iii) The expenses of the Commission are charged on the Consolidated Fund of India or of the state.

iv) The Chairman shall not be eligible for employment under the government and the mem­bers can be eligible for the post of its chairman only.

Generalists and Specialists:

Traditionally, the Indian Public Service has been structured on the British pattern by the divi­sion of service into the higher “administrative class and other subordinate technical services”. The origin of such a dichotomy can be traced to the famous North-cote-Trevelyan Report on the “Organisation of Permanent Civil Service” 1853.

This Report recommended that the superior posts should be filled by the “most promising young men of the day by a competitive examination on a level with the highest description of educa­tion in the country, and that this examination should be in all cases a competing literacy examina­tion. Thus was created in Britain an elite “administrative class” recruited on the basis of literary attainments.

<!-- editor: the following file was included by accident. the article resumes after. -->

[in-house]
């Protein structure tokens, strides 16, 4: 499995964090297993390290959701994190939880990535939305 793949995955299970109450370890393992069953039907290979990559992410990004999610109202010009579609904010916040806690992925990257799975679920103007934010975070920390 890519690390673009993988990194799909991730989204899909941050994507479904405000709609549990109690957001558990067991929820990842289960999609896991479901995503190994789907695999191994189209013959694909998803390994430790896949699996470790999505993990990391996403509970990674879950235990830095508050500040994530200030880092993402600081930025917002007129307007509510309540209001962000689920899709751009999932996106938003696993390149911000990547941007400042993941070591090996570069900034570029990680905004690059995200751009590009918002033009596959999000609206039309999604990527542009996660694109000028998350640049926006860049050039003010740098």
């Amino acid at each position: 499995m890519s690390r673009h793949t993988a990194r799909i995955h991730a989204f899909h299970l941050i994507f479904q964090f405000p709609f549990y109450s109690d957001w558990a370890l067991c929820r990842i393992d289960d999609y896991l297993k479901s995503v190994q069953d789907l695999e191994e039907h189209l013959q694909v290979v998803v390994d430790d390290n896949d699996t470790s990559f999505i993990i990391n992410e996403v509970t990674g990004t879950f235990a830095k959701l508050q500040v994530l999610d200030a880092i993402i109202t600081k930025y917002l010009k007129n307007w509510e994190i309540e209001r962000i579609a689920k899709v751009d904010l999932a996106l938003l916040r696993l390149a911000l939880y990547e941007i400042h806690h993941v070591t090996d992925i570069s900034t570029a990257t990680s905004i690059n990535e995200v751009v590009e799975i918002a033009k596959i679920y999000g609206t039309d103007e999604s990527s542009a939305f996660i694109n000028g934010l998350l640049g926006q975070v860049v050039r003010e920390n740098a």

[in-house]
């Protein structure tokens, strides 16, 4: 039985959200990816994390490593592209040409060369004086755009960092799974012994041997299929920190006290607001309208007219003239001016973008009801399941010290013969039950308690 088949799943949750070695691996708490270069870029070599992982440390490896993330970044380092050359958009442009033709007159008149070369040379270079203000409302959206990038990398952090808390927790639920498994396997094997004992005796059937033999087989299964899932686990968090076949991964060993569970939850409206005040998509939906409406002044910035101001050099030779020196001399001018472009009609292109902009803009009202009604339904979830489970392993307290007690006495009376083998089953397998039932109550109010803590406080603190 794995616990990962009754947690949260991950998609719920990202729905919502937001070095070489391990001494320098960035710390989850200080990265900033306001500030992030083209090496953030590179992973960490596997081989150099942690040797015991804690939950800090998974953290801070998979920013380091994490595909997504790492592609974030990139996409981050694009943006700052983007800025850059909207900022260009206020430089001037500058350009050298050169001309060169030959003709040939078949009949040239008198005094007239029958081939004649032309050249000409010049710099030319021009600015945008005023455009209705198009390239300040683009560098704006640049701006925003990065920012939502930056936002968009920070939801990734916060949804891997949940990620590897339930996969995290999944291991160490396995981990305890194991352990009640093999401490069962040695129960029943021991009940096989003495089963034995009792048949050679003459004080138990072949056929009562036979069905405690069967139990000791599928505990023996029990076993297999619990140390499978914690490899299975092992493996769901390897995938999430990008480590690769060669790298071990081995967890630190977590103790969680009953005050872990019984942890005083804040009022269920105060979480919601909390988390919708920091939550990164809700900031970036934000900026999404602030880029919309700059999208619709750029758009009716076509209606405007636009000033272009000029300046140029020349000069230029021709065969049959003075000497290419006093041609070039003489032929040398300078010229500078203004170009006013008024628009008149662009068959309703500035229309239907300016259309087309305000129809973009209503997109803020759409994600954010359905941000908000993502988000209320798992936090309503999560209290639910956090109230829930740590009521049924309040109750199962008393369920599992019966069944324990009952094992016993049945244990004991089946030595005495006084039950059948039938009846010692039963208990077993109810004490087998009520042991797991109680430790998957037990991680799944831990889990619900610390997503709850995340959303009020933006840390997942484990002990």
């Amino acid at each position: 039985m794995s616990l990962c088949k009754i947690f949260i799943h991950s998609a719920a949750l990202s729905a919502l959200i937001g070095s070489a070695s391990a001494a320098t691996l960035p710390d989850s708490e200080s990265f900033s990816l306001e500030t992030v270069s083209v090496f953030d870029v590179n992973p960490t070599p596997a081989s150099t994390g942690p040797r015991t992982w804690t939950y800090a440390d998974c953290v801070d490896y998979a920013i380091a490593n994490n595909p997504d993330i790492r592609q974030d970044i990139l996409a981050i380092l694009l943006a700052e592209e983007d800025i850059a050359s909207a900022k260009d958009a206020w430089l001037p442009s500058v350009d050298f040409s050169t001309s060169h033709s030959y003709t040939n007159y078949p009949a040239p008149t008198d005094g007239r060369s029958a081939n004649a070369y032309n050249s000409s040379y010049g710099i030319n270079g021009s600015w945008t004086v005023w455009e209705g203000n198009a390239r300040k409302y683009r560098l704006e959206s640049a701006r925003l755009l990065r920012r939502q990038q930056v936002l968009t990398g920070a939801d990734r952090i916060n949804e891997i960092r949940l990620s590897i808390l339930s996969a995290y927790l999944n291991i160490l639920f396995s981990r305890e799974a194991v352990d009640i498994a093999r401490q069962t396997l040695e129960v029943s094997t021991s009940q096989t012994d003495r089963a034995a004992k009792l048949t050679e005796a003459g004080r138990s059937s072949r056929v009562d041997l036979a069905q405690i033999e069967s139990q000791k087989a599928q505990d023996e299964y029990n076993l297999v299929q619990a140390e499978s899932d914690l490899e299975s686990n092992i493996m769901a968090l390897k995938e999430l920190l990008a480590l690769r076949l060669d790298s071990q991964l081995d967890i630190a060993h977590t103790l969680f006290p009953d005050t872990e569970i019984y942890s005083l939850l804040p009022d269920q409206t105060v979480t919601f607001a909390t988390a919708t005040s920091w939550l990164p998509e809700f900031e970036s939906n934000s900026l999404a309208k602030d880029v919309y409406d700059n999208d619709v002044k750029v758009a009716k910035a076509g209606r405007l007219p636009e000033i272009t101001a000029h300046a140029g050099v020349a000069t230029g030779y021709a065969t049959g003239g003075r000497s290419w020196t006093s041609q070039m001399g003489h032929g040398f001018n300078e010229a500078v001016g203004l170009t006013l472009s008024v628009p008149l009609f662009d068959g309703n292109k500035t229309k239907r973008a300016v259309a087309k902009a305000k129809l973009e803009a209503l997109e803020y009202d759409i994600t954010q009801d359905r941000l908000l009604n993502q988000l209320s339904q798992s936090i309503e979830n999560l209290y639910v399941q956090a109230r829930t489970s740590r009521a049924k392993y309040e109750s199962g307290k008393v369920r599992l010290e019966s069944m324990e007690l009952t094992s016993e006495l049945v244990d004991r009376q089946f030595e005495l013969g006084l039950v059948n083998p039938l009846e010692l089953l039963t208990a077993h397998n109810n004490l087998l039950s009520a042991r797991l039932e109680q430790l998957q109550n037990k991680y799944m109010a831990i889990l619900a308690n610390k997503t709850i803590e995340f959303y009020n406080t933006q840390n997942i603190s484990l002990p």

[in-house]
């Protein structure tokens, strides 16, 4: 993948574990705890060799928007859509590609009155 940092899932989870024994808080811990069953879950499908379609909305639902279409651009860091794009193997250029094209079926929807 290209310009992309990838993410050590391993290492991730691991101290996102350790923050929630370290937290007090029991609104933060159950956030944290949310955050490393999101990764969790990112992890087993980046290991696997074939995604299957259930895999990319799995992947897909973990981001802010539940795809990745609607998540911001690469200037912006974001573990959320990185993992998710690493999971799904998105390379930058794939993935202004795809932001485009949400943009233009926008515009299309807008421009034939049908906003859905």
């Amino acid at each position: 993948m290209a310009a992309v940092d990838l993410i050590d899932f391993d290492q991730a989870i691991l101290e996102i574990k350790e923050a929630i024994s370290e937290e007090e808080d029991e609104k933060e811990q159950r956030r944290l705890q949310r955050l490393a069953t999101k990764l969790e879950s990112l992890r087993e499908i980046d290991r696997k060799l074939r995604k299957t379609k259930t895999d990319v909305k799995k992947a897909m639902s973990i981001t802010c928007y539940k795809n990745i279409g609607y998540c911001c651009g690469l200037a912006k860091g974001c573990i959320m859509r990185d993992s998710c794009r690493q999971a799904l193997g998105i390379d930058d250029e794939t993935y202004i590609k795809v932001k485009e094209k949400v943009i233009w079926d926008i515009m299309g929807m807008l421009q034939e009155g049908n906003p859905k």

In recent years, such administrators have come to be christened for want of a better term, Generalists.

In plain terms, a Generalist may be defined as a Public Servant who does not have a specialised background, and is easily transferable to any department or branch of government. Also, a general­ist has been defined as a civil servant, who belongs to the managerial class and who is well up in rules, regulations and procedures of administration and who generally performs POSDCORB func­tions (Planning, Organising, Supervising, Direction, coordinating, Reporting and Budgeting).

It is noteworthy that as management work itself becomes a specialisation, the traditional gen­eralist becomes a specialist. However, the term ‘generalist’ applies mostly to administrators who rise from specialization in early career to progressively boarder administrative assignments.